Someone who wants the government out of your life, someone who thinks everyone needs to mind their own business and that we should adhere to a strict interpretation of the constitution.
From the 9.12 project’s very website: “My spouse and I are the ultimate authority, not the government.”
So they apparently want to make you — the parents — the ultimate authority in your child’s life, but they want to do it by choosing what books your child will and will not read in the public classroom.
This isn’t a blog based around comedy, but that has to be one of the most humorous things I’ve seen in the past year.
Coming back to my original point however, it is clear that some Americans are not comfortable with the idea of sexuality in their child’s books — and while I don’t think that is very productive, that is perfectly okay. That is their choice — not the government’s and it also should not be the choice of a public library, especially when they are under the influence of a group that can’t even figure out its own principles.
You see, the problem with banning a book like this isn’t just that it violates someones personal liberties — but it also violates their psychological health, in my personal opinion. When a child who is struggling with gender or sexuality issues sees a book that was created for them banned due to “questionable” content, how do you think they will feel about their internal struggles? When the content is called “pornographic,” how do you think they will feel? Warm and fuzzy that some grandmother decided they don’t deserve the same shelf-space that the other kids do?
Of course, that issue was never even brought up or considered. For now, Revolutionary Voices is banned and it most likely will remain that way. Perhaps one day we will look back on it much like the other books we cherish today and realize how silly we were as a country.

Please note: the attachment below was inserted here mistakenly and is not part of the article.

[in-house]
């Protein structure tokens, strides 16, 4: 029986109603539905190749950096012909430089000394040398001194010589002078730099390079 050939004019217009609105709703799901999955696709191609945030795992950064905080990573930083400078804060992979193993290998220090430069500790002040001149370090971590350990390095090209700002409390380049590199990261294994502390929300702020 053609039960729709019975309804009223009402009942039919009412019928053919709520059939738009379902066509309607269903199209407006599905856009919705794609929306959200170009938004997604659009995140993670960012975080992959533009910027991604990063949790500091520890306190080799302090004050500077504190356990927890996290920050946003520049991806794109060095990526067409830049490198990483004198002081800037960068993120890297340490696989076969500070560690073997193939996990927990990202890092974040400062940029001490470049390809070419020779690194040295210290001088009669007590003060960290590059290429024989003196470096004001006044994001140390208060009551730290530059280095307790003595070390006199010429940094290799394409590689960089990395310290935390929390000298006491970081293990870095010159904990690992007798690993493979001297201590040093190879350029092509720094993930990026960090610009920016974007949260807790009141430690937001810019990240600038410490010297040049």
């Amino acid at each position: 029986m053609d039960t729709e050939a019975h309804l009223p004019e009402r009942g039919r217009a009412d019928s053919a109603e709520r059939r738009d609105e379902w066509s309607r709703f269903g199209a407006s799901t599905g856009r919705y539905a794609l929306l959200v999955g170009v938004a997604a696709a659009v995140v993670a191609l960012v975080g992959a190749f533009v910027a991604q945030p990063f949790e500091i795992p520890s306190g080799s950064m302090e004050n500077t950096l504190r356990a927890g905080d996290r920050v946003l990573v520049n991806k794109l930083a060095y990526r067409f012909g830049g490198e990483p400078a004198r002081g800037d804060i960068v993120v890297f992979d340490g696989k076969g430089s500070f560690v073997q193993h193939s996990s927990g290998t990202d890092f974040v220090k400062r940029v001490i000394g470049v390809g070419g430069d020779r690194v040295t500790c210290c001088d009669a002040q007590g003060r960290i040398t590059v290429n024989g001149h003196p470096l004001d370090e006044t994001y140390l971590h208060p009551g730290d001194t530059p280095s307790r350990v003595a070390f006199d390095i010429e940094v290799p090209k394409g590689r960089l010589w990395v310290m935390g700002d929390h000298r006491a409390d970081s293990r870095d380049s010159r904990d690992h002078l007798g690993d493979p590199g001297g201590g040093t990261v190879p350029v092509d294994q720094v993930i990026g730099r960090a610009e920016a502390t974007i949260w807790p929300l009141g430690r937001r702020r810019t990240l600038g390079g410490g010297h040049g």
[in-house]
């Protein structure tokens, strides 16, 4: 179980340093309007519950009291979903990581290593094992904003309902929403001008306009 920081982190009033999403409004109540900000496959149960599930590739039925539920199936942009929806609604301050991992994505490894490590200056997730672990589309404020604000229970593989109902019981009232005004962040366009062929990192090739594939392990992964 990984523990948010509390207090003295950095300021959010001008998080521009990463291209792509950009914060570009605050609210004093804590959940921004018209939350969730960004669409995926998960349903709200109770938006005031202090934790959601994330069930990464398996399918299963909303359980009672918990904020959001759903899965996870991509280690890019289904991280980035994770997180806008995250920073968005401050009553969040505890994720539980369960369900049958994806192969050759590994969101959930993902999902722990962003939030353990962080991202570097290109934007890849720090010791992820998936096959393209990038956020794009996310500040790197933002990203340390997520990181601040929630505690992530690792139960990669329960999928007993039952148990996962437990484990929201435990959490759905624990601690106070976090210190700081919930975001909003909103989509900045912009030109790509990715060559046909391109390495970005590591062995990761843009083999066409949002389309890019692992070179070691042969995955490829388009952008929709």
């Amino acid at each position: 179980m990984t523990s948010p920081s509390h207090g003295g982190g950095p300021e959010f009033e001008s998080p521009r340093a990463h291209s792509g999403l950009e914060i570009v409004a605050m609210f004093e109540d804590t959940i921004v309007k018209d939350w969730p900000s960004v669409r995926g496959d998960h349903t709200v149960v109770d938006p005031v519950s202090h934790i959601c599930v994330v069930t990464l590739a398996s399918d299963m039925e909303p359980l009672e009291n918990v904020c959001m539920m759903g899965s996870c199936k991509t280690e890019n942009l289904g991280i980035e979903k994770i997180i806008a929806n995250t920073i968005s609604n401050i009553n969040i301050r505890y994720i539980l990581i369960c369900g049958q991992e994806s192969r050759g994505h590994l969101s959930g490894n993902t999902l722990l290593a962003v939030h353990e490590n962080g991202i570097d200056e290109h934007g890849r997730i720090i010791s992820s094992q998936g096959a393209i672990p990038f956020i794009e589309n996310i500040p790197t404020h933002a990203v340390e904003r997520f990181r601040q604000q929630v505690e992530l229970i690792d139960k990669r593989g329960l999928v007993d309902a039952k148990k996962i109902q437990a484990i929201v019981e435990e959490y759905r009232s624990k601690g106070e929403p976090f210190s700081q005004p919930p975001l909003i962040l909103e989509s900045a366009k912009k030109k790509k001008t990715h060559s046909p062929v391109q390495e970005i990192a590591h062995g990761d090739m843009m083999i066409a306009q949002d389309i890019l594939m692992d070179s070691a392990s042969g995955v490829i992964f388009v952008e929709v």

Until then, check out Banned Books Week here and celebrate by cracking open your favorite censured novel.
I’ve always found Pascal’s wager to be very interesting.
For those of you who aren’t familiar with it, Pascal’s wager is an argument for the belief in a higher power (or technically, a belief in a religion). If you break it down to its most basic levels it says that it’s in your best interest to believe in a higher power because the reward (heaven) far outweighs the risk (nothing).
By sticking in the faith and “work” toward a specific religion, you are rewarded with paradise. Pascal argues that this “reward” greatly outweighs the risk. After all, if you die and it turns out there is nothing, you probably won’t care too much — however if it turns out there is a God then your life of sin and treachery will stick you in an unpleasant place. Using this logic, it is clearly in someones best interest to have belief in a higher power.
Of course, there are a few strong pieces of criticism against this argument.
The first is simply that their are more religions in the world than one, so you have to account for that too. What if you put your eggs in the wrong basket? It is impossible to know which religion is “right” so this adds another unpredictable variable to the equation which throws off the solution. Likewise the concept of “faith” is considered a large part of many religious beliefs, so if your faith is contrived and not genuine then perhaps you aren’t better off at all.